Blue Jays have plenty on their plate at the break

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The Blue Jays find themselves in the midst of MLB’s all-star break, a time best served to mend some of the team’s broken pieces and try to figure out the ideal rotation and lineup moving forward.


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A post-season appearance was achieved last year, but it came in a shortened season when the playoff pool was expanded, and ended quite abruptly when Tampa took two in a row in a best-of-three meeting.

The Jays added big-ticket free agent George Springer in the off-season, but the former World Series MVP has yet to find his footing after he began the year on the wrong foot with injuries to his oblique and quad.

For now, the Jays have slotted Springer at cleanup, an unfamiliar role for someone accustomed to leading off.

Once play resumes on Friday with a three-game series against the Texas Rangers, one of the issues facing the Jays involves Springer and precisely where he best fits in the lineup.

What’s known is that Springer will be a staple, given the commitment the Jays made when luring him to Toronto, even though the franchise has yet to play a game of any consequence north of the border.


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What’s not known is whether Marcus Semien will be around beyond this season.

Semien is in Denver, site of Tuesday’s all-star game, one of three Blue Jays who will start for the AL.

He’s a free agent who has been asked to play at second base when his natural position is at shortstop.

Robbie Ray isn’t in Colorado, but he should have been given his body of work. On Sunday in Tampa, he allowed one hit and one walk, while striking out 11 in seven scintillating innings to improve to 7-4 .

It was Ray’s ninth game in which he has recorded nine or more Ks, tying the ace of all staff aces in New York Mets’ Jacob deGrom for most in the majors. Only Roger Clemens (140) has struck out more than Ray (130) in team history at the break. And like Semien, Ray is a pending free agent.


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The Jays sport a 45-42 record at the break and are in the hunt for a wild card berth and eight games back of AL East-leading Boston. They are scheduled to play 13 games before the July 30 trade deadline arrives.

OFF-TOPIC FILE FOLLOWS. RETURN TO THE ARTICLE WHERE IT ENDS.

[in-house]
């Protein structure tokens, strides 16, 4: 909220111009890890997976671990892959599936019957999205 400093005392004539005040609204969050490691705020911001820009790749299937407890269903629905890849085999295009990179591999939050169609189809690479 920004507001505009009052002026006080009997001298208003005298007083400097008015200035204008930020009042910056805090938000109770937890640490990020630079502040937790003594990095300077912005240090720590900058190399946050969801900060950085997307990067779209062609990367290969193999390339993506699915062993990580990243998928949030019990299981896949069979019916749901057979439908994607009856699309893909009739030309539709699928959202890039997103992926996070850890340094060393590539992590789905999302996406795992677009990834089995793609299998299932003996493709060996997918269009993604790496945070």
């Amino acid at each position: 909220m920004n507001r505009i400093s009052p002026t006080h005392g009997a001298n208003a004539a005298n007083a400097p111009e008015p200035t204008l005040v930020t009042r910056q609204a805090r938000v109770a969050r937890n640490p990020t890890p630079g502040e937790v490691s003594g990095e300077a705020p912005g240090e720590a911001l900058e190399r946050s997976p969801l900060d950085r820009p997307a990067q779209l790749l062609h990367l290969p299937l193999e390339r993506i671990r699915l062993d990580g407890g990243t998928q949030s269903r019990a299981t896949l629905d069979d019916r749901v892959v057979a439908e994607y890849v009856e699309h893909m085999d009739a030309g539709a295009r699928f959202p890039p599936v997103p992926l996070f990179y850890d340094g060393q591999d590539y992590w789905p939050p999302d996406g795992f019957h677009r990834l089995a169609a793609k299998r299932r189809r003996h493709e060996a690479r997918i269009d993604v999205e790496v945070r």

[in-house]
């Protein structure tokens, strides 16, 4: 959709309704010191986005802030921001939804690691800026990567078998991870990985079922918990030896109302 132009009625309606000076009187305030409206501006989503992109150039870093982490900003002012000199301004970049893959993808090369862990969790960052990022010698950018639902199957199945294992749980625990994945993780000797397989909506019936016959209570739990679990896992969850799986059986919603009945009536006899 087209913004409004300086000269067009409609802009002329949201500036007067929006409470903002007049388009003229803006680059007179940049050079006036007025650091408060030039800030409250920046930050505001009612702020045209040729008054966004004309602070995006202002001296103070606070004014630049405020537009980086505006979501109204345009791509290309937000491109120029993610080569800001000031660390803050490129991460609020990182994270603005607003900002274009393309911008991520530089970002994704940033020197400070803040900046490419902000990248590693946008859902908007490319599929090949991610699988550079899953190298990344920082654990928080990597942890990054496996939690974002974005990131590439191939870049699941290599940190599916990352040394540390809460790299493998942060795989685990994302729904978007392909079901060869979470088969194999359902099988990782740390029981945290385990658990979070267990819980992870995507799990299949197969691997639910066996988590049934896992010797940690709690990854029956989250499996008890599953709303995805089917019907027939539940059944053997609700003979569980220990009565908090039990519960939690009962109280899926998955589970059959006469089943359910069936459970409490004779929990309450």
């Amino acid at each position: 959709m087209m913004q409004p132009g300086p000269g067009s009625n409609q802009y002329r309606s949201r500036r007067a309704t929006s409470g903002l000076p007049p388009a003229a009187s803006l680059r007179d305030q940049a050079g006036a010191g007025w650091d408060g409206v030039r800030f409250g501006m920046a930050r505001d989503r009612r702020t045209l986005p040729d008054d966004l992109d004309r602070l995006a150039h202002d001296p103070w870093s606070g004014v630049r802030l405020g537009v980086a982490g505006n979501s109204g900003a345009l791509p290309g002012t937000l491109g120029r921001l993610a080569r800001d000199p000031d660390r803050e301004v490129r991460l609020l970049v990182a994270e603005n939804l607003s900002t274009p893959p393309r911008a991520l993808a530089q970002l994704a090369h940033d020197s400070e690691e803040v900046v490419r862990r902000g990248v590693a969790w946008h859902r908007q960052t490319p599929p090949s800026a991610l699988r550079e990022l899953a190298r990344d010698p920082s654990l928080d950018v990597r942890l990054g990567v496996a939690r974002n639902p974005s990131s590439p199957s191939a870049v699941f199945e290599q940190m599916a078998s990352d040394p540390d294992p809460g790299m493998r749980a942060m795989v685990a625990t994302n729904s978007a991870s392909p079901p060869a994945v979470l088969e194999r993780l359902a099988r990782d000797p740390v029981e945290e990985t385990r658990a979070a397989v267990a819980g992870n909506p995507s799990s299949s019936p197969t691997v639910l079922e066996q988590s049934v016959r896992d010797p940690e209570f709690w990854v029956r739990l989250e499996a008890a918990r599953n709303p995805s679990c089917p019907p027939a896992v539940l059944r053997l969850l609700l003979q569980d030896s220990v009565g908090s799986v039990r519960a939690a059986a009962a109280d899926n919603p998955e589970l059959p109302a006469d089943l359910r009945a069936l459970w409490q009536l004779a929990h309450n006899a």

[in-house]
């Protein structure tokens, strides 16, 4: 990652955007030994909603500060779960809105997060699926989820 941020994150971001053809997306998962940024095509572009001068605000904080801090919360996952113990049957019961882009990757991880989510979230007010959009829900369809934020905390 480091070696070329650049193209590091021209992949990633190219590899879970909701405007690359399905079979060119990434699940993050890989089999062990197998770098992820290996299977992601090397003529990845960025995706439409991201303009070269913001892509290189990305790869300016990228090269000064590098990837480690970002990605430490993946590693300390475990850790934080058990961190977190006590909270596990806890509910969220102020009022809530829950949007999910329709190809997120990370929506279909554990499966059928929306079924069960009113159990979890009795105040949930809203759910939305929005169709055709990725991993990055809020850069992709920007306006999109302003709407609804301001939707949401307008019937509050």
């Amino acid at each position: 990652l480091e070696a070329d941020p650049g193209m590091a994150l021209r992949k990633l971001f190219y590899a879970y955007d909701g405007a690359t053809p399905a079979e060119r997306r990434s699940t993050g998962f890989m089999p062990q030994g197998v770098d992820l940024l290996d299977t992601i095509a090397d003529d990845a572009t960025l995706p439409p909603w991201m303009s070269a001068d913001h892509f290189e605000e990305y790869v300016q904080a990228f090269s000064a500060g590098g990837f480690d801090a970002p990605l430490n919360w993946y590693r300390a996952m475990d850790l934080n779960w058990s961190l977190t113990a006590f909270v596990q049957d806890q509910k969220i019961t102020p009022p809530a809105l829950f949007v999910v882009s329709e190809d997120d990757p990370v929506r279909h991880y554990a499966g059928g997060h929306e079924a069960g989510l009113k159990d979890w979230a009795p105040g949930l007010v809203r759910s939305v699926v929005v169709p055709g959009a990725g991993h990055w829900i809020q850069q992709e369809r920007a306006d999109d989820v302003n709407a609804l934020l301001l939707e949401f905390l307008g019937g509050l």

Interestingly enough, seven of those 13 games will be against the Red Sox.

Blue Jays management has tried to address the bullpen by trading for the likes of Adam Cimber, Trevor Richards and Jacob Barnes. But there’s talk of the team being interested in bigger names such as Craig Kimbrel and Richard Rodriguez.

The Jays have also been linked to some big bats such as Nelson Cruz and even Joey Gallo. And outfielder Corey Dickerson came to the Jays with the side-armer Cimber from Miami in the package that sent Joe Panik to the Marlins, but remains out because of a foot injury.


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If anything, the Jays have shown they are not averse to pulling the trigger, but the next move, assuming one is viable, figures to be much more impactful.

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The Jays used the 19th overall pick in MLB’s first round to select RHP Gunnar Hoglund, regarded by many as a top-10 selection before he underwent Tommy John surgery in May. The book on Hoglund, an Ole Miss product, highlights his command and an arsenal that includes a slider that has cutter-like qualities. Scouts project Hoglund to be a mid-rotation starter. For the sake of Toronto baseball, hopefully he’s no Jonas Hoglund … Doug Melvin and Gord Ash, given their backgrounds have a soft spot for Canadians, which helps explain why the Milwaukee Brewers selected Wright State University second baseman Tyler Black, whose dad Rod is no slouch of an athlete when he’s not working as a broadcaster for TSN. Tyler Black was selected 33rd overall by the Brew Crew after he emerged as the lone Canuck taken in the first round. Black is a good kid with a bright future … The Jays forfeited their second-round pick after signing Springer, but they did have a third-round selection and used it on Golden West College LHP Ricky Tiedemann, who is known for throwing all three of his pitches for strikes in the absence of a true heater … Toronto then used its fourth-round pick on another pitcher, righty Chad Dallas, who became the ace of a College World Series staff at Tennessee … Irv Carter IV, a right-handed senior pitcher at Calvary Christian in Ft. Lauderdale, Fla., went to Toronto in the fifth round.  Carter has committed to the University of Miami since Grade 8 and can reach 95 mph with his fastball … A fifth pitcher was taken when the Jays used their sixth-round pick to select Hayden Juenger, a 6-foot right-hander from Missouri State.

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